Stocks fell sharply Thursday after new data showed retail sales fell more than expected in November, raising fears that the Federal Reserve’s relentless interest rate hikes are tipping the economy into a recession.
The Dow Jones Industrial Average fell 840 points, or 2.47%. The S&P 500 dropped 2.58%, while the Nasdaq Composite lost 3.09%.
The sell-off was broad-based with only 14 stocks in the S&P 500 trading in positive territory. Mega-cap tech stocks declined, with shares of Apple, Microsoft, Amazon and Alphabet each down more than 3%.
Shares of Netflix fell more than 9% following a Digiday report that the streaming firm is offering to return money to advertisers after missing viewership targets.
Meanwhile, Treasury yields slipped after the latest Fed policy update, with the yield on the benchmark 10-year Treasury note falling below 3.5%.
Those moves follow a disappointing retail sales report that suggested inflation is taking a toll on consumers. Retail sales fell 0.6% in November, according to the Commerce Department. That was a bigger loss than the Dow Jones estimate of a 0.3% decline.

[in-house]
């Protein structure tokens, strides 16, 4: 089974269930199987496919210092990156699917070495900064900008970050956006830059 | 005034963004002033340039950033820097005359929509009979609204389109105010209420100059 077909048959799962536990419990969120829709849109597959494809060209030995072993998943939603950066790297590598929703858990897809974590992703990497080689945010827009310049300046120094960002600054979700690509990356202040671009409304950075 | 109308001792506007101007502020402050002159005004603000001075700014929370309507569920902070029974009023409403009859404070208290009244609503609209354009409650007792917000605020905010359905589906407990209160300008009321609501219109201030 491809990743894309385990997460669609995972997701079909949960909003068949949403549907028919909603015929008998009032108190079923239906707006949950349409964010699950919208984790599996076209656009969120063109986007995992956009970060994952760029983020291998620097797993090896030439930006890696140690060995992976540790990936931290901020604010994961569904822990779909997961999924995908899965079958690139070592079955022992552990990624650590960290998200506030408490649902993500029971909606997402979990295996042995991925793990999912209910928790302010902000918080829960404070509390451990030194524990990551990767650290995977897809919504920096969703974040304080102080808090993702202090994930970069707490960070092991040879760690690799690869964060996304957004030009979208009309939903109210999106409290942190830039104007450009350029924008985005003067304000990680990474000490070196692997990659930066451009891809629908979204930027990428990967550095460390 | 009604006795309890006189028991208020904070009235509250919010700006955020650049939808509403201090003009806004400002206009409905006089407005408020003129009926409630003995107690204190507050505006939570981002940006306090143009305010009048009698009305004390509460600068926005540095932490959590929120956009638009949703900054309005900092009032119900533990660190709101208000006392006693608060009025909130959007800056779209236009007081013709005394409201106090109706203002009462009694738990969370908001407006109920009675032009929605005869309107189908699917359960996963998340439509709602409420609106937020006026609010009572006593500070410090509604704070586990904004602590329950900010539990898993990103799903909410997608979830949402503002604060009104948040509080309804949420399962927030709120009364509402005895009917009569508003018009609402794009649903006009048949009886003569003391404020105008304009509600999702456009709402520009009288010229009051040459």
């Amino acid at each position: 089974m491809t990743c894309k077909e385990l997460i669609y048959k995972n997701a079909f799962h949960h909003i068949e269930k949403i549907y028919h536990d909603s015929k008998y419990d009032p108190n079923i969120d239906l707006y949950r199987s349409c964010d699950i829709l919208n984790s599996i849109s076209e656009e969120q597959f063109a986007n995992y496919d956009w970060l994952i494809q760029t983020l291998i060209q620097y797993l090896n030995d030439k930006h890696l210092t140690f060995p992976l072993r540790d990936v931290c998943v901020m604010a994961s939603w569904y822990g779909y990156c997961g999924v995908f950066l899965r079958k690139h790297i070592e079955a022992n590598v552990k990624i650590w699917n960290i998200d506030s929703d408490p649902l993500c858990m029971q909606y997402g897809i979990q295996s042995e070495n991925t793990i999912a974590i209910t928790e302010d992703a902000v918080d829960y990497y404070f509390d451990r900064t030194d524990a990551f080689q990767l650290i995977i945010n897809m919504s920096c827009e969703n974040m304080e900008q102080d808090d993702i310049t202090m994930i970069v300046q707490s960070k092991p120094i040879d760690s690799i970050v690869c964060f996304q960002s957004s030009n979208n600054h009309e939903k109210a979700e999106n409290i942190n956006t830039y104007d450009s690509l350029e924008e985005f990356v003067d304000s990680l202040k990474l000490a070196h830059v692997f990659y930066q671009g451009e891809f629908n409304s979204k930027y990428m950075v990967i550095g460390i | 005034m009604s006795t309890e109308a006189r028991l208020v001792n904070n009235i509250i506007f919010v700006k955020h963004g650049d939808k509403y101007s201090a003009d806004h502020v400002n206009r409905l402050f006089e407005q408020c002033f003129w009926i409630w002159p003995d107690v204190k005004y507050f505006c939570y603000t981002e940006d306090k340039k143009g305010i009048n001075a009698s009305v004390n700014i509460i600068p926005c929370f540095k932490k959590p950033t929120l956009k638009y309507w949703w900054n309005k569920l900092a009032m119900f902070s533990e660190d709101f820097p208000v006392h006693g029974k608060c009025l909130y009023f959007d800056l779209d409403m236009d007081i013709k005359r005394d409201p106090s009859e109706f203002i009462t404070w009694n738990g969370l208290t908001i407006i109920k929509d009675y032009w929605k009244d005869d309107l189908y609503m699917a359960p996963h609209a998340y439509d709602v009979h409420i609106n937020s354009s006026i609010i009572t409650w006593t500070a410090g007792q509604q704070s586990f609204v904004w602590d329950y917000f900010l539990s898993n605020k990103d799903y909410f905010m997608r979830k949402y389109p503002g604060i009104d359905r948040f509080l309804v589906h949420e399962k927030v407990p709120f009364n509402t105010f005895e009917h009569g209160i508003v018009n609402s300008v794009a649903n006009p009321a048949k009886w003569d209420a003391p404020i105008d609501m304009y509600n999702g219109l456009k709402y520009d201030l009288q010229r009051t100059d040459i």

Investors are coming off a losing session as they continued to absorb the Federal Reserve Chair Jerome Powell’s latest comments after the Fed boosted its overnight borrowing rate.
The central bank said it will continue hiking rates through 2023 and projected its fed funds rate to peak at a higher-than-expected 5.1%. With Wednesday’s half a percentage point hike, the targeted range for rates is currently 4.25% to 4.5%, the highest in 15 years.
Despite improvements in growth, spending and production, Powell indicated he remains concerned job gains are too robust and the unemployment rate is too good for the Fed’s fight against inflation.
“People assume earnings are going to come down, but it’s the magnitude of that decline and how fast it’s going to happen — we think that is where the surprise is,” Morgan Stanley strategist Mike Wilson said Thursday on CNBC’s “Squawk Box.”
“That negative operating leverage that we see from that falling inflation… is what is going to hurt margins, and that’s irrespective of whether there is an economic recession,” Wilson added.
— CNBC’s Michelle Fox contributed to this report.